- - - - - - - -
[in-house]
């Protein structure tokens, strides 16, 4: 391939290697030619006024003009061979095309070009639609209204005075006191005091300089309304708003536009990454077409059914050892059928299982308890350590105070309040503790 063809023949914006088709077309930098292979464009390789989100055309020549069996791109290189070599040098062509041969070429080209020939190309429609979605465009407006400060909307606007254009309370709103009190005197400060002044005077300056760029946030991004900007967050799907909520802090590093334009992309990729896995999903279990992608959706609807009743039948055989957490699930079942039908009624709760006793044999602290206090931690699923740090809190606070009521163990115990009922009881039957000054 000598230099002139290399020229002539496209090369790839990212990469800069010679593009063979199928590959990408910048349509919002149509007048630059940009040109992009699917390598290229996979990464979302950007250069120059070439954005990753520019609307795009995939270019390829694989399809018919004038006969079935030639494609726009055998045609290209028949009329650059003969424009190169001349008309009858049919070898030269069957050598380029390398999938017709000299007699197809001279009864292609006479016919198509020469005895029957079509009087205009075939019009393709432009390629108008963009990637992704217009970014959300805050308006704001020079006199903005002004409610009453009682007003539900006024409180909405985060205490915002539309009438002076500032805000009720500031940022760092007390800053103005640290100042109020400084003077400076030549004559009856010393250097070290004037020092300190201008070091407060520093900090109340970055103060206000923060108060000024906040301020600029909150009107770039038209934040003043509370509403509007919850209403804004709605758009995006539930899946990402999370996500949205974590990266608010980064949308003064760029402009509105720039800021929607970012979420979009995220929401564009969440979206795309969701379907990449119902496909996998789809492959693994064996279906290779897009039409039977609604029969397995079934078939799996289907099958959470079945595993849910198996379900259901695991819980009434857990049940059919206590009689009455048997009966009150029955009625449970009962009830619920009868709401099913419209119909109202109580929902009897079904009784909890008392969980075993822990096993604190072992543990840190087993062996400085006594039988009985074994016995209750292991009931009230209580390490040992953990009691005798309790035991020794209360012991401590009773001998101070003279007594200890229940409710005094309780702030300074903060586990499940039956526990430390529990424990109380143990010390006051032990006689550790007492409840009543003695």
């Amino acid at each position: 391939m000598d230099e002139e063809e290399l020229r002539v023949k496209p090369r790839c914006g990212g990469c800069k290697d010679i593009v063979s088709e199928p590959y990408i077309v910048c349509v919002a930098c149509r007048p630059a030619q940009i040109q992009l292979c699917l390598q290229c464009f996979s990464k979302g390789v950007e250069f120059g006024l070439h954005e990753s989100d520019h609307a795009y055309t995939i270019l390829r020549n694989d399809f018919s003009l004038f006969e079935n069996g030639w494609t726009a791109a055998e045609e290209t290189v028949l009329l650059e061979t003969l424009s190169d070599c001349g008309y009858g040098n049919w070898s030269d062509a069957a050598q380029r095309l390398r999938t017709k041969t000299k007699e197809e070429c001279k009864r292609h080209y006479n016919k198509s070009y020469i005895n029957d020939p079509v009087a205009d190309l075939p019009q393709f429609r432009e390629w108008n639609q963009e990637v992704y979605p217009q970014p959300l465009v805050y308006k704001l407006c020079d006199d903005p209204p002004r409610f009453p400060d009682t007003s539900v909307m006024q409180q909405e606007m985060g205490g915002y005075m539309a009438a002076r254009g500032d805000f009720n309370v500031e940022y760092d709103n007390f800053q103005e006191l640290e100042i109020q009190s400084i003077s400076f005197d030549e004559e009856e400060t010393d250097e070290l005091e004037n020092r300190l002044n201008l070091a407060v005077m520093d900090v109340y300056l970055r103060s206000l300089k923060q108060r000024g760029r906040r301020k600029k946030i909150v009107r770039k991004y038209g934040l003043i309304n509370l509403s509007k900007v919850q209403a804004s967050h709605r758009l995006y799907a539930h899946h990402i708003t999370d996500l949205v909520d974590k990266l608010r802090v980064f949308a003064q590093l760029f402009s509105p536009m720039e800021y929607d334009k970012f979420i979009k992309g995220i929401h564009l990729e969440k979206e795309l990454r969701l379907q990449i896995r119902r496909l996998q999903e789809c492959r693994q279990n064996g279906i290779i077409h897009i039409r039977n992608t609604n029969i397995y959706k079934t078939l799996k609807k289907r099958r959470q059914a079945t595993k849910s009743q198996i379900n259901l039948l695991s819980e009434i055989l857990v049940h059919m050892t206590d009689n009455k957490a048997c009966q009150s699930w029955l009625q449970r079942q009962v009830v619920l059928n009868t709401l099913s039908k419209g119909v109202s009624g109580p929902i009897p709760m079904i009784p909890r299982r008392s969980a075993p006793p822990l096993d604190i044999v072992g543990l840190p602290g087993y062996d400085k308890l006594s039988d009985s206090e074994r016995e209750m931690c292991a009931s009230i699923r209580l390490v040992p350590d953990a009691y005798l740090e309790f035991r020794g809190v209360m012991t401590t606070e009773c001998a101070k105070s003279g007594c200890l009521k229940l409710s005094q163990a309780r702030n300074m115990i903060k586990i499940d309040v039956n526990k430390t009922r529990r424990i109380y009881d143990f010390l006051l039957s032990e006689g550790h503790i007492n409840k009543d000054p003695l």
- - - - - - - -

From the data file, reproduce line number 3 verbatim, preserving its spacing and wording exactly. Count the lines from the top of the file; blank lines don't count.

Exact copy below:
């Amino acid at each position: 391939m000598d230099e002139e063809e290399l020229r002539v023949k496209p090369r790839c914006g990212g990469c800069k290697d010679i593009v063979s088709e199928p590959y990408i077309v910048c349509v919002a930098c149509r007048p630059a030619q940009i040109q992009l292979c699917l390598q290229c464009f996979s990464k979302g390789v950007e250069f120059g006024l070439h954005e990753s989100d520019h609307a795009y055309t995939i270019l390829r020549n694989d399809f018919s003009l004038f006969e079935n069996g030639w494609t726009a791109a055998e045609e290209t290189v028949l009329l650059e061979t003969l424009s190169d070599c001349g008309y009858g040098n049919w070898s030269d062509a069957a050598q380029r095309l390398r999938t017709k041969t000299k007699e197809e070429c001279k009864r292609h080209y006479n016919k198509s070009y020469i005895n029957d020939p079509v009087a205009d190309l075939p019009q393709f429609r432009e390629w108008n639609q963009e990637v992704y979605p217009q970014p959300l465009v805050y308006k704001l407006c020079d006199d903005p209204p002004r409610f009453p400060d009682t007003s539900v909307m006024q409180q909405e606007m985060g205490g915002y005075m539309a009438a002076r254009g500032d805000f009720n309370v500031e940022y760092d709103n007390f800053q103005e006191l640290e100042i109020q009190s400084i003077s400076f005197d030549e004559e009856e400060t010393d250097e070290l005091e004037n020092r300190l002044n201008l070091a407060v005077m520093d900090v109340y300056l970055r103060s206000l300089k923060q108060r000024g760029r906040r301020k600029k946030i909150v009107r770039k991004y038209g934040l003043i309304n509370l509403s509007k900007v919850q209403a804004s967050h709605r758009l995006y799907a539930h899946h990402i708003t999370d996500l949205v909520d974590k990266l608010r802090v980064f949308a003064q590093l760029f402009s509105p536009m720039e800021y929607d334009k970012f979420i979009k992309g995220i929401h564009l990729e969440k979206e795309l990454r969701l379907q990449i896995r119902r496909l996998q999903e789809c492959r693994q279990n064996g279906i290779i077409h897009i039409r039977n992608t609604n029969i397995y959706k079934t078939l799996k609807k289907r099958r959470q059914a079945t595993k849910s009743q198996i379900n259901l039948l695991s819980e009434i055989l857990v049940h059919m050892t206590d009689n009455k957490a048997c009966q009150s699930w029955l009625q449970r079942q009962v009830v619920l059928n009868t709401l099913s039908k419209g119909v109202s009624g109580p929902i009897p709760m079904i009784p909890r299982r008392s969980a075993p006793p822990l096993d604190i044999v072992g543990l840190p602290g087993y062996d400085k308890l006594s039988d009985s206090e074994r016995e209750m931690c292991a009931s009230i699923r209580l390490v040992p350590d953990a009691y005798l740090e309790f035991r020794g809190v209360m012991t401590t606070e009773c001998a101070k105070s003279g007594c200890l009521k229940l409710s005094q163990a309780r702030n300074m115990i903060k586990i499940d309040v039956n526990k430390t009922r529990r424990i109380y009881d143990f010390l006051l039957s032990e006689g550790h503790i007492n409840k009543d000054p003695l």